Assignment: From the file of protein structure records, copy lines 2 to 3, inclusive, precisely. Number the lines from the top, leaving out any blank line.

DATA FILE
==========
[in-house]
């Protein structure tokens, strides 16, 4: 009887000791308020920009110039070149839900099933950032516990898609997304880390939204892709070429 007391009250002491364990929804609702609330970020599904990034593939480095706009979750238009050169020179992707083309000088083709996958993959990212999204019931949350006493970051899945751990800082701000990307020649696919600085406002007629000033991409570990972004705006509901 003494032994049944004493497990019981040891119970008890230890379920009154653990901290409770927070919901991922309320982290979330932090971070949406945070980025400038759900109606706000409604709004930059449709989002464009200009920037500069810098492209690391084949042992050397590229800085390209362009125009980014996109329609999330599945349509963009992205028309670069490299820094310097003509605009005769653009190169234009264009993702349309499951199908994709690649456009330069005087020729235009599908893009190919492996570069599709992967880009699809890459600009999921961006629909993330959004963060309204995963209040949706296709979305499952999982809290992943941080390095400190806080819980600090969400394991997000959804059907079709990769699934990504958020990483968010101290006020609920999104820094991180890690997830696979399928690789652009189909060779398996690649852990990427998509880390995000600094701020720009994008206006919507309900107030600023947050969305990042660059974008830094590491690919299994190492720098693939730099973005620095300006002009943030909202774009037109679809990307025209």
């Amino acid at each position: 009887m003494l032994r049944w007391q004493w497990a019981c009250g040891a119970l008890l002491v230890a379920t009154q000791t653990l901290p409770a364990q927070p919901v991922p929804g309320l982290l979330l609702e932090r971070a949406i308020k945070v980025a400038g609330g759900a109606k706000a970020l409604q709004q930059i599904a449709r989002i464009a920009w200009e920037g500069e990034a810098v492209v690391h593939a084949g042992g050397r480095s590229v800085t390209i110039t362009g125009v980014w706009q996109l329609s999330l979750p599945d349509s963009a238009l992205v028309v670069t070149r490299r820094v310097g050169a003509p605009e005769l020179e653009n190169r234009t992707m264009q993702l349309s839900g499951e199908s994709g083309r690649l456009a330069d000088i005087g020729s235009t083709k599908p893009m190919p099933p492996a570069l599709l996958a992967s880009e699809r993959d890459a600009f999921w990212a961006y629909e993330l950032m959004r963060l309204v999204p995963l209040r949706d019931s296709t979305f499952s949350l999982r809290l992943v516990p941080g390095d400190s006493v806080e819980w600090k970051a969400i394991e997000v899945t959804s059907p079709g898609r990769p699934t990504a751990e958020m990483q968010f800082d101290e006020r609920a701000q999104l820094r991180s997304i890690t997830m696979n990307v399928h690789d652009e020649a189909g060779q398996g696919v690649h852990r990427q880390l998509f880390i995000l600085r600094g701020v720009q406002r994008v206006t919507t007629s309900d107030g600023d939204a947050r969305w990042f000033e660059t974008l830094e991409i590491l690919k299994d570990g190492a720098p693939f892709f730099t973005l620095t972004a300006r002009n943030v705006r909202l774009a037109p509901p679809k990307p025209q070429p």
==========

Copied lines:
């Protein structure tokens, strides 16, 4: 009887000791308020920009110039070149839900099933950032516990898609997304880390939204892709070429 007391009250002491364990929804609702609330970020599904990034593939480095706009979750238009050169020179992707083309000088083709996958993959990212999204019931949350006493970051899945751990800082701000990307020649696919600085406002007629000033991409570990972004705006509901 003494032994049944004493497990019981040891119970008890230890379920009154653990901290409770927070919901991922309320982290979330932090971070949406945070980025400038759900109606706000409604709004930059449709989002464009200009920037500069810098492209690391084949042992050397590229800085390209362009125009980014996109329609999330599945349509963009992205028309670069490299820094310097003509605009005769653009190169234009264009993702349309499951199908994709690649456009330069005087020729235009599908893009190919492996570069599709992967880009699809890459600009999921961006629909993330959004963060309204995963209040949706296709979305499952999982809290992943941080390095400190806080819980600090969400394991997000959804059907079709990769699934990504958020990483968010101290006020609920999104820094991180890690997830696979399928690789652009189909060779398996690649852990990427998509880390995000600094701020720009994008206006919507309900107030600023947050969305990042660059974008830094590491690919299994190492720098693939730099973005620095300006002009943030909202774009037109679809990307025209």
């Amino acid at each position: 009887m003494l032994r049944w007391q004493w497990a019981c009250g040891a119970l008890l002491v230890a379920t009154q000791t653990l901290p409770a364990q927070p919901v991922p929804g309320l982290l979330l609702e932090r971070a949406i308020k945070v980025a400038g609330g759900a109606k706000a970020l409604q709004q930059i599904a449709r989002i464009a920009w200009e920037g500069e990034a810098v492209v690391h593939a084949g042992g050397r480095s590229v800085t390209i110039t362009g125009v980014w706009q996109l329609s999330l979750p599945d349509s963009a238009l992205v028309v670069t070149r490299r820094v310097g050169a003509p605009e005769l020179e653009n190169r234009t992707m264009q993702l349309s839900g499951e199908s994709g083309r690649l456009a330069d000088i005087g020729s235009t083709k599908p893009m190919p099933p492996a570069l599709l996958a992967s880009e699809r993959d890459a600009f999921w990212a961006y629909e993330l950032m959004r963060l309204v999204p995963l209040r949706d019931s296709t979305f499952s949350l999982r809290l992943v516990p941080g390095d400190s006493v806080e819980w600090k970051a969400i394991e997000v899945t959804s059907p079709g898609r990769p699934t990504a751990e958020m990483q968010f800082d101290e006020r609920a701000q999104l820094r991180s997304i890690t997830m696979n990307v399928h690789d652009e020649a189909g060779q398996g696919v690649h852990r990427q880390l998509f880390i995000l600085r600094g701020v720009q406002r994008v206006t919507t007629s309900d107030g600023d939204a947050r969305w990042f000033e660059t974008l830094e991409i590491l690919k299994d570990g190492a720098p693939f892709f730099t973005l620095t972004a300006r002009n943030v705006r909202l774009a037109p509901p679809k990307p025209q070429p």